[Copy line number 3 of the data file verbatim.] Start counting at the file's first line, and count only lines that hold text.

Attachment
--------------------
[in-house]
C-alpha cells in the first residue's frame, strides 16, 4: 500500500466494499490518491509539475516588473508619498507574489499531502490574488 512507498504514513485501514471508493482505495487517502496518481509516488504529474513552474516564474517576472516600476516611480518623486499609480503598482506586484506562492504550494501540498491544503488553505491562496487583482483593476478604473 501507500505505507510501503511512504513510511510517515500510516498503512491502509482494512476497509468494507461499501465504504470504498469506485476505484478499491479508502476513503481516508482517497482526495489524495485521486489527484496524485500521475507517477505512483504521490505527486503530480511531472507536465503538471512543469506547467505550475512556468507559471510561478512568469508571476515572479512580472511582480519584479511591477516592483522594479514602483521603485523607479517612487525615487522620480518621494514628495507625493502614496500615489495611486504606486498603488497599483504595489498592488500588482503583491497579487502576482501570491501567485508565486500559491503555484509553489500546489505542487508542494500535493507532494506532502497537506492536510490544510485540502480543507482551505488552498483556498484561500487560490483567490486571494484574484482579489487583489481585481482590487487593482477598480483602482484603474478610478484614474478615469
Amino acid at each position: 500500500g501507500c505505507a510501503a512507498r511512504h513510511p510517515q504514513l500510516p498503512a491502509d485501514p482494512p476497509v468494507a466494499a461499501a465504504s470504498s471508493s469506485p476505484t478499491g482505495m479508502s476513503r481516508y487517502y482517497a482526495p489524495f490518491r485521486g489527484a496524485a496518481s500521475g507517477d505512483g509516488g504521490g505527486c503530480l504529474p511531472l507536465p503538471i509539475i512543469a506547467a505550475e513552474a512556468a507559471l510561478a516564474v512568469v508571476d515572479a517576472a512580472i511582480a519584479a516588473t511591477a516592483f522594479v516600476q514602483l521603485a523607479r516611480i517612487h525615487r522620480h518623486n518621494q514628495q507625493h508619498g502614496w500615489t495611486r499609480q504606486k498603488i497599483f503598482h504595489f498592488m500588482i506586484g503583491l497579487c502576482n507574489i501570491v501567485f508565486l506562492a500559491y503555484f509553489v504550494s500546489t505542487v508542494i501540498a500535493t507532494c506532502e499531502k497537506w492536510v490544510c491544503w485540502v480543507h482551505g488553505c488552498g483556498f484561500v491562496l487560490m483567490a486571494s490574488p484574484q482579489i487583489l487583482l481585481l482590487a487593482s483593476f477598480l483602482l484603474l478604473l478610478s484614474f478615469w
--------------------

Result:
Amino acid at each position: 500500500g501507500c505505507a510501503a512507498r511512504h513510511p510517515q504514513l500510516p498503512a491502509d485501514p482494512p476497509v468494507a466494499a461499501a465504504s470504498s471508493s469506485p476505484t478499491g482505495m479508502s476513503r481516508y487517502y482517497a482526495p489524495f490518491r485521486g489527484a496524485a496518481s500521475g507517477d505512483g509516488g504521490g505527486c503530480l504529474p511531472l507536465p503538471i509539475i512543469a506547467a505550475e513552474a512556468a507559471l510561478a516564474v512568469v508571476d515572479a517576472a512580472i511582480a519584479a516588473t511591477a516592483f522594479v516600476q514602483l521603485a523607479r516611480i517612487h525615487r522620480h518623486n518621494q514628495q507625493h508619498g502614496w500615489t495611486r499609480q504606486k498603488i497599483f503598482h504595489f498592488m500588482i506586484g503583491l497579487c502576482n507574489i501570491v501567485f508565486l506562492a500559491y503555484f509553489v504550494s500546489t505542487v508542494i501540498a500535493t507532494c506532502e499531502k497537506w492536510v490544510c491544503w485540502v480543507h482551505g488553505c488552498g483556498f484561500v491562496l487560490m483567490a486571494s490574488p484574484q482579489i487583489l487583482l481585481l482590487a487593482s483593476f477598480l483602482l484603474l478604473l478610478s484614474f478615469w